“If
there is some reason for supposing that reality is, quite generally,
very consistent – say some sort of transcendental argument – then
inconsistency is clearly a negative criterion. If not, then perhaps
not.”

As
it is, how can the world be

*either*inconsistent or consistent?
What
we say about the world (whether in science, philosophy, mathematics, logic, fiction, etc.) may well be consistent or inconsistent (we may also say - with Spinoza later - that the world is “beautiful” or “ugly”). However, surely the world

*itself*can be neither consistent nor inconsistent.
Thus
within Graham Priest's logical and dialetheic context, claims of Nature's consistency or inconsistency don't seem to make sense. That
must surely also mean that inconsistency is neither a “negative
criterion” (as Priest puts it) nor a positive criterion when it
comes to Nature itself.

**Spinoza vs. Anthropocentrism or Anthropomorphism**

What
some philosophers of science and physicists are doing seems to
contravene Baruch Spinoza's words of warning about having an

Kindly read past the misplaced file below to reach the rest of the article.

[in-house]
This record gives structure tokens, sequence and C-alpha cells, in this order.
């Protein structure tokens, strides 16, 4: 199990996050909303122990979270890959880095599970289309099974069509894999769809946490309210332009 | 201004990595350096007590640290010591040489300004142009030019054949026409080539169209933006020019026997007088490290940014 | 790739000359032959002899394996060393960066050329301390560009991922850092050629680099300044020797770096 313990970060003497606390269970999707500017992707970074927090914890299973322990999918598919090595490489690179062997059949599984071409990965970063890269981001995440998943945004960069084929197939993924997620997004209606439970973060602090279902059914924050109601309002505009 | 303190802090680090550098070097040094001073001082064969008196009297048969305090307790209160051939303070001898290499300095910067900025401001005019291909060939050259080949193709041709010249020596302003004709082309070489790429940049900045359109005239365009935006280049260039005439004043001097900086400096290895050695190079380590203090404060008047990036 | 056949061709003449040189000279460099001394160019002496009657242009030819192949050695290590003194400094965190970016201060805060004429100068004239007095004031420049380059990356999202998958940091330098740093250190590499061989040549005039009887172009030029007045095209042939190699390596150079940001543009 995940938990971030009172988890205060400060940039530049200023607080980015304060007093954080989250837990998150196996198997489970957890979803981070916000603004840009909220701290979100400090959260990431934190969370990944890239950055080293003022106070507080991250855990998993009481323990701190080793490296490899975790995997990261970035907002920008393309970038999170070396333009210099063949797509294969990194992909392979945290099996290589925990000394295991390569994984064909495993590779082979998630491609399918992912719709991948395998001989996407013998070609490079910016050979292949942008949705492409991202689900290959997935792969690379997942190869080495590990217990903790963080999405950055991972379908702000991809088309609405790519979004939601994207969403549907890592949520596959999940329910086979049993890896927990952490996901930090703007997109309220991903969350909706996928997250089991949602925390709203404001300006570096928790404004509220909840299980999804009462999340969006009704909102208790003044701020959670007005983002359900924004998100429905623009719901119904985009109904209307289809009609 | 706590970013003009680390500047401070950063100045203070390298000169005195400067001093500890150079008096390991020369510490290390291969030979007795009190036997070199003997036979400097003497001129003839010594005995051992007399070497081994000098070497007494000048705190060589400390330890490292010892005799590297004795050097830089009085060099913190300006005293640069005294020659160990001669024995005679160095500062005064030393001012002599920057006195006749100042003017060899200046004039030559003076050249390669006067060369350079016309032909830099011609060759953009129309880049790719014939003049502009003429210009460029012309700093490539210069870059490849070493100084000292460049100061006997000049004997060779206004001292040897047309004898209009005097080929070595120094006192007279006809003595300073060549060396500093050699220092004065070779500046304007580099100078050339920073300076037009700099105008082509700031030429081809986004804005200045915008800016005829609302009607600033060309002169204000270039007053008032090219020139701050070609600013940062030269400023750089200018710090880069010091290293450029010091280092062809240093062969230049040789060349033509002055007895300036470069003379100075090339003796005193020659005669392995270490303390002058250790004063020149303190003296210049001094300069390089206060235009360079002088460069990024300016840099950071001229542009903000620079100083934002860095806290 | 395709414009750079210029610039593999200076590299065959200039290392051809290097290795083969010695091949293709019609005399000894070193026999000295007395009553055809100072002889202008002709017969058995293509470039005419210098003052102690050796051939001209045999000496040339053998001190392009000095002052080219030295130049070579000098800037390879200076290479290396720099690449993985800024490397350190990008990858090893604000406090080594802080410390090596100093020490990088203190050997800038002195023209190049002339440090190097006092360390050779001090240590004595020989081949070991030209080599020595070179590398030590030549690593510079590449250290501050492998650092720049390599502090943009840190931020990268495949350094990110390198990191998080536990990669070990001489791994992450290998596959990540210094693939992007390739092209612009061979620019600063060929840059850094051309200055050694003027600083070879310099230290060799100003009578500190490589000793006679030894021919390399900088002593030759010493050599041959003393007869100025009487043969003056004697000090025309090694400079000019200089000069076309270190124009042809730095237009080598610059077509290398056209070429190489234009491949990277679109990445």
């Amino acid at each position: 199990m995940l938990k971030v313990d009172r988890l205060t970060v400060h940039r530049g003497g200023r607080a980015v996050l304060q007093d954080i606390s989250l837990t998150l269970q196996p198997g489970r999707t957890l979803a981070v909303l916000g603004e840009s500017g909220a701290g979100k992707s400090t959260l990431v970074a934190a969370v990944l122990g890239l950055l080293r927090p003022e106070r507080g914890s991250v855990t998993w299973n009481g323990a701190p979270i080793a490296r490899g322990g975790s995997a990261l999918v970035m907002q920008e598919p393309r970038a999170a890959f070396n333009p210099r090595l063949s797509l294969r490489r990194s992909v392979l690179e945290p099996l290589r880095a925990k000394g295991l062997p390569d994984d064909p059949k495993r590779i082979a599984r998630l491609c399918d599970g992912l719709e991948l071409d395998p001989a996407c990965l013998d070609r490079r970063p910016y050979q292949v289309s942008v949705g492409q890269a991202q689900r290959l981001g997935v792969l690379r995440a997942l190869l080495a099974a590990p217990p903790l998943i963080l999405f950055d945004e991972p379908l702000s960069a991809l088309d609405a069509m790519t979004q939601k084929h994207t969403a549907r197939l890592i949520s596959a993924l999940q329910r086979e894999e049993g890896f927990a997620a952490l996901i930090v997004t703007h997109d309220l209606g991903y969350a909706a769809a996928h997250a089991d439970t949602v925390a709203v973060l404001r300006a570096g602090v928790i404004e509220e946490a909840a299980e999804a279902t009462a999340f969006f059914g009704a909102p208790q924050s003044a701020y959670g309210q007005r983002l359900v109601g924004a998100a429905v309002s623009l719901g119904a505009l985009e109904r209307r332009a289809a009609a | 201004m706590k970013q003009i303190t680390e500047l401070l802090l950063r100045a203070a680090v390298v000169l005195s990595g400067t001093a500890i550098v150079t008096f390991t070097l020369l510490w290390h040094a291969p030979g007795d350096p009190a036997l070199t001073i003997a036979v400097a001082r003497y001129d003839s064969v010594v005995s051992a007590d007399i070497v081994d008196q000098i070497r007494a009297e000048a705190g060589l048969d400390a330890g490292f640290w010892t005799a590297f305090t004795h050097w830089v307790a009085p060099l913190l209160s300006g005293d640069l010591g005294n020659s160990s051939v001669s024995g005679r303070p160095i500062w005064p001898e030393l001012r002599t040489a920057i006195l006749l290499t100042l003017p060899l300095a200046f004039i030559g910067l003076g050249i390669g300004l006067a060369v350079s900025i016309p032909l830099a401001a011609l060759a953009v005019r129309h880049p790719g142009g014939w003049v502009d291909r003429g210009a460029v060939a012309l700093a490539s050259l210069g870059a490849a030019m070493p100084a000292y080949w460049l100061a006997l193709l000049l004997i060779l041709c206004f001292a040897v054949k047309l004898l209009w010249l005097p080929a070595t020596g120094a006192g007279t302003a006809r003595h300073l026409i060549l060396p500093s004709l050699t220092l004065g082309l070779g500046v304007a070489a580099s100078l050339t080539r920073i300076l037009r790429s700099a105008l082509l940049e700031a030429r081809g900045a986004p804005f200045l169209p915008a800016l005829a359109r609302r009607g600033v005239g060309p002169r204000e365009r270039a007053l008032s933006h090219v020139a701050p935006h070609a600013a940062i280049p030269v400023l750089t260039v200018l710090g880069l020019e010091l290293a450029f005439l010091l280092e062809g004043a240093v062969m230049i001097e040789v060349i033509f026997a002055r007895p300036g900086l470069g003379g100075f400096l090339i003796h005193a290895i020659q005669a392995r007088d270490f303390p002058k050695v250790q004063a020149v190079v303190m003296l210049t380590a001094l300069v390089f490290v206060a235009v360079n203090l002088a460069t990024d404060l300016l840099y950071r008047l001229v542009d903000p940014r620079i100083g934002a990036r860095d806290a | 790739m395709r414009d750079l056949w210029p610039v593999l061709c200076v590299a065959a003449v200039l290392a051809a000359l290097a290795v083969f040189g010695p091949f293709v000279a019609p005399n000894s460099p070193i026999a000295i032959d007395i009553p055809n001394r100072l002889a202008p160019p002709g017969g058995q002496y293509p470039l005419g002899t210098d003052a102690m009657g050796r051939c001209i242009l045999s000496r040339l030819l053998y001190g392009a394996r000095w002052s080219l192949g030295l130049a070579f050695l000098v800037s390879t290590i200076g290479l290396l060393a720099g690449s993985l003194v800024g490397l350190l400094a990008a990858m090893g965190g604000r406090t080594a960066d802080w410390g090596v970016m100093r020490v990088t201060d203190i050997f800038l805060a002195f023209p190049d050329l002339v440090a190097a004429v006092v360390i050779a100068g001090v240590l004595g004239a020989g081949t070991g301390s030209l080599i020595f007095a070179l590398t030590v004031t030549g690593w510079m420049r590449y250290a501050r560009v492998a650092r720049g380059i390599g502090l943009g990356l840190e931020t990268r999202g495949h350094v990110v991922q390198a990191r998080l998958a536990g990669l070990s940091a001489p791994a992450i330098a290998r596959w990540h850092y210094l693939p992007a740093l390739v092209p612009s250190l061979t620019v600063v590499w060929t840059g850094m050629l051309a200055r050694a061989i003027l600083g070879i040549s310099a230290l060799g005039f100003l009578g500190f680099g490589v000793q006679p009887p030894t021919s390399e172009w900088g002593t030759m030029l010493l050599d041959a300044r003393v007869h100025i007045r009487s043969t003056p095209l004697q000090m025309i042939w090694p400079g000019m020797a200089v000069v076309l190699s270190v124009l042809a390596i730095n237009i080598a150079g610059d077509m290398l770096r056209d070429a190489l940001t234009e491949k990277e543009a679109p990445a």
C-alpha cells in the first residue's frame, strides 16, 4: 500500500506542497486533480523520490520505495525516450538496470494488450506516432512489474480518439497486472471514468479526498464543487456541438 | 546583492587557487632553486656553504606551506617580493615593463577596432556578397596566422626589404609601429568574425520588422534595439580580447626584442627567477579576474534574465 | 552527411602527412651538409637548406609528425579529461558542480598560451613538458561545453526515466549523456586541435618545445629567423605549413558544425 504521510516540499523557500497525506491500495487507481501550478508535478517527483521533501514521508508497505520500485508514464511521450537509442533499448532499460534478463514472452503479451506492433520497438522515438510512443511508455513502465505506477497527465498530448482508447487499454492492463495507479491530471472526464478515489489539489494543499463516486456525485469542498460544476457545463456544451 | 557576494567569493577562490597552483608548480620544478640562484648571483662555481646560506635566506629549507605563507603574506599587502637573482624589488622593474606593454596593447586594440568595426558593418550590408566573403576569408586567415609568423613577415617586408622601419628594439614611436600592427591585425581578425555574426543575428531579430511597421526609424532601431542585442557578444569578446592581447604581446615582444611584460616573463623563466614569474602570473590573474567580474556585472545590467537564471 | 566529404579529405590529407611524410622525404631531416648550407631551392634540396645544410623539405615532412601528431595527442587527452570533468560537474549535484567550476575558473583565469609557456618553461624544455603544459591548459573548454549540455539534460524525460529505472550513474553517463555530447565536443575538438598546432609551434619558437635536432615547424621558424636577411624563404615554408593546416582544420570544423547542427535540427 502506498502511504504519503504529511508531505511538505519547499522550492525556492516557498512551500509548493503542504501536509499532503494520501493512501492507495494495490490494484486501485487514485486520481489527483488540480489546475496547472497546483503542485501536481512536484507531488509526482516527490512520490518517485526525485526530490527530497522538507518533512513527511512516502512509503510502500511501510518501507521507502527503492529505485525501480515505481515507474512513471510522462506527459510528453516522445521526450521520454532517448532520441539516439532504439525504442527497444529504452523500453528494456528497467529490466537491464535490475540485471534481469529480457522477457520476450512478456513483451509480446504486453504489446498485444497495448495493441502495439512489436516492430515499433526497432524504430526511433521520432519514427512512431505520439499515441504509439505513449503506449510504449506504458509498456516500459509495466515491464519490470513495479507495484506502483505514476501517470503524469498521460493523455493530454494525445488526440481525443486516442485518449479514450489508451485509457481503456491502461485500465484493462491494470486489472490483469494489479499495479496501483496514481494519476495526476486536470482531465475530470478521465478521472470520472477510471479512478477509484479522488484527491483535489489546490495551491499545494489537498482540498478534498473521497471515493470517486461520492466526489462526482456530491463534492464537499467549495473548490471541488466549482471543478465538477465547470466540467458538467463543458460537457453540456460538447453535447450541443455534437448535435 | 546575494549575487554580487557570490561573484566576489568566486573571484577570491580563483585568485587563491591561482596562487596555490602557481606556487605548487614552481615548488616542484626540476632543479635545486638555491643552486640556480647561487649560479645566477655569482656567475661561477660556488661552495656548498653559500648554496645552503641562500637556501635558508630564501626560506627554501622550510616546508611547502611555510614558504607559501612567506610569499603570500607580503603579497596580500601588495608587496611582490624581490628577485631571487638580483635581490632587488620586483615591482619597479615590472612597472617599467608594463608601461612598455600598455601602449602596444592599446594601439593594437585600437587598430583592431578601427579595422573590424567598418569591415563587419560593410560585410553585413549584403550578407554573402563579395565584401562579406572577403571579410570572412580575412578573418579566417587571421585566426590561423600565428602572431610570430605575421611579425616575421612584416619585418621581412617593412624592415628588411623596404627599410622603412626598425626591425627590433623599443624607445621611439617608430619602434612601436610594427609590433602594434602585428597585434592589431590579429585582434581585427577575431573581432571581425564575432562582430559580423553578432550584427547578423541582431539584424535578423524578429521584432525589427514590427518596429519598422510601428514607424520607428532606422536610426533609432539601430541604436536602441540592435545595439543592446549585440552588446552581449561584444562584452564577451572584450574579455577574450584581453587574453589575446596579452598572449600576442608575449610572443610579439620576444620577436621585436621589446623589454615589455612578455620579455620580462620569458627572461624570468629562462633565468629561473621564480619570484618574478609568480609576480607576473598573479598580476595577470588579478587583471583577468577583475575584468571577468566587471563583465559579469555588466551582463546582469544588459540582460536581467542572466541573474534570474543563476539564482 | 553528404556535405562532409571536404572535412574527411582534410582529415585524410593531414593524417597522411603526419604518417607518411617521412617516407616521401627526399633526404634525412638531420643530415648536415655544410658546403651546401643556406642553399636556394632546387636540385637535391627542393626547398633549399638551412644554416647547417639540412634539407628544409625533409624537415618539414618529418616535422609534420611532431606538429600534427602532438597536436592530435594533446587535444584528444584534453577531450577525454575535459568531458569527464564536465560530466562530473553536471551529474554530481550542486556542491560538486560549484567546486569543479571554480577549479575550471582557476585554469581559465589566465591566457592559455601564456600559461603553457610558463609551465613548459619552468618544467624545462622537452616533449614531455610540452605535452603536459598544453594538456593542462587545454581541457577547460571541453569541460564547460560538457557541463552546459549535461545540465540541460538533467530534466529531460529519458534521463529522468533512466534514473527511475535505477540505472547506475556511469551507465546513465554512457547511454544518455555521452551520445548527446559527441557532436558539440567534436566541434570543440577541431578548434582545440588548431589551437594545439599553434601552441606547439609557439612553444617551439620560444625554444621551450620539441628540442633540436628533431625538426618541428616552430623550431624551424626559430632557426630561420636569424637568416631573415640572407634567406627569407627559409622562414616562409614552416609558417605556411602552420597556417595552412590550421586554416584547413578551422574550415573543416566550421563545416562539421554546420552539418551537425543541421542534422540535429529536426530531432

anthropocentric or anthropomorphic (though this is usually applied
to non-human animals) view of Nature. Spinoza's philosophical point
is that Nature can only... well,

*be*. Thus:
“I
would warn you that I do not attribute to nature either beauty or
deformity, order or confusion. Only in relation to our imagination
can things be called beautiful or ugly, well-ordered or confused.”

Spinoza
says Nature simply

*is*. All the rest is simply (in contemporary parlance) human psychological projection.
Thus there's
even a temptation to contradict Galileo's well-known claim about
Nature. Thus:

“Nature
is written in that great book which ever is before our eyes -- I mean
the universe -- but we cannot understand it if we do not first learn
the language and grasp the symbols in which it is written. The book
is written in mathematical language, and the symbols are triangles,
circles and other geometrical figures, without whose help it is
impossible to comprehend a single word of it; without which one
wanders in vain through a dark labyrinth.”

Surely
we must say that Nature's book isn't written in the language of
mathematics. We can say that Nature's book

*can be*written in the language mathematics. Indeed it often*is*written in the language of mathematics. Though Nature's book is not itself mathematical because that book - in a strong sense - didn't even exist until human beings wrote (some of) it.
Yet
perhaps I'm doing Galileo a disservice here because he does say that
“we cannot understand [Nature] if we do not first learn the
language and grasp the symbols in which it is written”. Galileo is talking about

*understanding*Nature here – not just Nature*as it is in itself*.
Nonetheless,